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Masatoshi Koshiba held his Nobel Lecture December 8, 2002, at Aula Magna, Stockholm University. He was presented by Professor Mats Jonson, Chairman of the Nobel Committee for Physics. Summary: Raymond Davis' findings provided the impetus to study solar neutrinos using Kamiokande, an imaging water Cherenkov detector. Kamiokande not only confirmed Davis' findings that there is a deficit of solar neutrinos, but also it showed that the neutrinos it was detecting came from the direction of the sun. Kamiokande also detected a neutrino burst from the supernova, SN 1987A, confirming theories about the physics of supernova explosions. New powerful 50-cm photomultiplier tubes were developed for the 50,000-tonne Super-Kamiokande detector, and in 1998 this provided the first evidence for neutrino oscillations in atmospheric neutrinos. Credits: Kamera Communications (webcasting)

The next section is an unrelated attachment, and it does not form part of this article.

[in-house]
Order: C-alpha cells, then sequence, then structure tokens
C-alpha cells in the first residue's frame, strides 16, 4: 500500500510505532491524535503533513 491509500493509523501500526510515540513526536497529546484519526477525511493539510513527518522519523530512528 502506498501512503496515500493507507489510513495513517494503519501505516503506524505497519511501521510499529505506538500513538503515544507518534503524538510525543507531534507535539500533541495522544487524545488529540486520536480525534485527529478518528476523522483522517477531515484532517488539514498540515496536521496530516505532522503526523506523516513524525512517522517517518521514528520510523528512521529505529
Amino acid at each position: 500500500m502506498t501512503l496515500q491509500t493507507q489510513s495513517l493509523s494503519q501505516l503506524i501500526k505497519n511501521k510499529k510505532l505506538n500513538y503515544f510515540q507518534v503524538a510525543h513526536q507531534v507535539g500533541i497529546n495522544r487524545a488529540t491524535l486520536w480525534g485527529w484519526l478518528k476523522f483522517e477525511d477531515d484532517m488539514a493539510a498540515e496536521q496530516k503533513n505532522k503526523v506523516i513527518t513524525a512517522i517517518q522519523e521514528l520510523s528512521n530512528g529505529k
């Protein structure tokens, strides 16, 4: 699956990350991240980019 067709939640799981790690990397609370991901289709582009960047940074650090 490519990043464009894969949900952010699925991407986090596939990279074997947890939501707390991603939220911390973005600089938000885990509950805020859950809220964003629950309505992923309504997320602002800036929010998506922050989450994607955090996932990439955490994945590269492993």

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The Nobel Prize in Physics 2002 Lecture (pdf)